|William B. Wilson
Miner, Labor Leader, Congressman,
First U.S. Secretary of Labor.
William B. Wilson was one of Americaís most
effective labor leaders in improving the living
and working conditions of millions of workers in
U.S. mines and factories.
■ He was
born April 2, 1862, in Blantyre, Scotland. When
he was eight years old, his family emigrated to
Pennsylvania. Two years later at age 10 he was
working in the coal pits, so he had little
formal education. ■
During his years in the mines (1872-98) he
spearheaded efforts to unionize miners. In spite
of apathy, blacklisting, and frustration, he
persisted in his efforts.
■ On January
25, 1890, in Columbus, Ohio, he helped to launch
the United Mine Workers of America. He served as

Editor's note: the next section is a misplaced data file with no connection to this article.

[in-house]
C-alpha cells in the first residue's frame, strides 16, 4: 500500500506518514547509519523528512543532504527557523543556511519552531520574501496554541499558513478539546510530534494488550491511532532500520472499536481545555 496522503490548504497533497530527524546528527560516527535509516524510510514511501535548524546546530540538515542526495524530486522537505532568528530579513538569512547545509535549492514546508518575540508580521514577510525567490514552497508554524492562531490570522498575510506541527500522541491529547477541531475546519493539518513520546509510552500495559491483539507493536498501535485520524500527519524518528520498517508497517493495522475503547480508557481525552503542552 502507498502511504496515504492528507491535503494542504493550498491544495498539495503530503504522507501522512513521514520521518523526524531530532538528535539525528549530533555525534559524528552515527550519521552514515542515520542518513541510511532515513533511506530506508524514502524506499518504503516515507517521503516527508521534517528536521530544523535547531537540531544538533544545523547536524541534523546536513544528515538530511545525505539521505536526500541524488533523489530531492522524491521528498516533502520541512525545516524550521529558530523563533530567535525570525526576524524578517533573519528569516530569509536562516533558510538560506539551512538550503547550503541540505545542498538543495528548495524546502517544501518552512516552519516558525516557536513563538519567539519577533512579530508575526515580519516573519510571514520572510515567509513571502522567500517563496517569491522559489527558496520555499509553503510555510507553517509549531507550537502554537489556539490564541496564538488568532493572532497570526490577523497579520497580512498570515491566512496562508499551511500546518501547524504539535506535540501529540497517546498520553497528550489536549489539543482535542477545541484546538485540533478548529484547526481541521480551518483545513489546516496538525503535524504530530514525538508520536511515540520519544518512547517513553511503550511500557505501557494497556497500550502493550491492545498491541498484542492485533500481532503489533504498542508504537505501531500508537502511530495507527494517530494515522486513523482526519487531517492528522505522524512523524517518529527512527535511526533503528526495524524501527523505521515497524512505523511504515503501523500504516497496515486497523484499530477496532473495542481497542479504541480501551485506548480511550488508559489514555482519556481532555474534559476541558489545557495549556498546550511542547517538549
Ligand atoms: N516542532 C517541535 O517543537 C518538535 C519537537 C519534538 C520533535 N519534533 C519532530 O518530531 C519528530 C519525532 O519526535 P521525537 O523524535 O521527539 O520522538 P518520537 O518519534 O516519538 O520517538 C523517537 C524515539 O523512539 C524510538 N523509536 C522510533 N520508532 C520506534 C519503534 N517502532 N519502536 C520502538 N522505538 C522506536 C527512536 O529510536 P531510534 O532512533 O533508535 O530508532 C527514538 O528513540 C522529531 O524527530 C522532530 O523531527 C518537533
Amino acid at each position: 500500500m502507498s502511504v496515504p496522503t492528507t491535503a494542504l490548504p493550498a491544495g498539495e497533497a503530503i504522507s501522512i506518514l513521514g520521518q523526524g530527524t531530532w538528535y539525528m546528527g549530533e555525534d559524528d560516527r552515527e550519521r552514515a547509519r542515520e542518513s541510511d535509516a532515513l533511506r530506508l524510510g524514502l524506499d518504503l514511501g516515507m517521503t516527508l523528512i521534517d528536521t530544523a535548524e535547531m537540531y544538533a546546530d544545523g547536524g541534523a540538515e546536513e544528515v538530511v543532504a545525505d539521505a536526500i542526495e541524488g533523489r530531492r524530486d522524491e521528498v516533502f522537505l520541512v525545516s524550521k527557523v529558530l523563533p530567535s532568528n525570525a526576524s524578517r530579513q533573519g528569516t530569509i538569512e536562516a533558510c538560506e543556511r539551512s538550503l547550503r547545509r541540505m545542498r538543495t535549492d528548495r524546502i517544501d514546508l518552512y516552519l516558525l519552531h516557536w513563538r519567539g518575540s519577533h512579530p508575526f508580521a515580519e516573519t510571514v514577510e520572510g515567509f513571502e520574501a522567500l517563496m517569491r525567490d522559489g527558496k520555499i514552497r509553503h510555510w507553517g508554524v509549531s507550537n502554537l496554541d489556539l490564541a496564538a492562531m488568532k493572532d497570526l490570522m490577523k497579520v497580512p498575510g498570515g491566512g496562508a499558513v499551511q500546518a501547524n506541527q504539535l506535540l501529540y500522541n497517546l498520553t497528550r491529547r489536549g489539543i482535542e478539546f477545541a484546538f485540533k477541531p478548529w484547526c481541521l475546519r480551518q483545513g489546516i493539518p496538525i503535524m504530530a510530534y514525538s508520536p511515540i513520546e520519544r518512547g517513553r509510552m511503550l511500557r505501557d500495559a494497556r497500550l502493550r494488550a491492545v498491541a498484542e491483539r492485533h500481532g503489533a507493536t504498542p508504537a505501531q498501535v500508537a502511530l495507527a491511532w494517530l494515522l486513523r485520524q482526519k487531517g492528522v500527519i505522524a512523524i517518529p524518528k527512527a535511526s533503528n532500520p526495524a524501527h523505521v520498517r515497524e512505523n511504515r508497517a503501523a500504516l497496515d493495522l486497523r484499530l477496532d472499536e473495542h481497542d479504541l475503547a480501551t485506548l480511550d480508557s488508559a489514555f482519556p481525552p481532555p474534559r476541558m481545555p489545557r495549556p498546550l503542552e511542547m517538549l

secretary-treasurer of the UMW from 1900 to
1908. ■ In
1906 he was elected a representative to Congress
where he served for three terms as an aggressive
champion of labor. He lobbied increasingly for
measures favorable to labor including mine
inspection, the eight-hour day, and organization
of the U.S. Bureau of Mines.
■ He served
as chairman of the House labor committee and
advocated a separate cabinet-level department of
labor. President Woodrow Wilson created such a
department in 1913 and appointed William B.
Wilson the first U.S. Secretary of Labor.
Wilsonís term, the U.S. Employment Service was
established and the Smith Hughes Vocational
Education Act was passed. Wilson also pushed
Congress to enact a literacy test for immigrants
to discourage the importation of cheap labor. It
was passed. ■
He served on the Council for National Defense
during World War I and was a member of the
Federal Board for Vocational Education. He died
May 25, 1934, near Savannah, Georgia.
Wayne Rethford, President Emeritus
Illinois Saint Andrew Society
Scottish-American History Club
2800 Des Plaines Avenue
North Riverside, IL 60546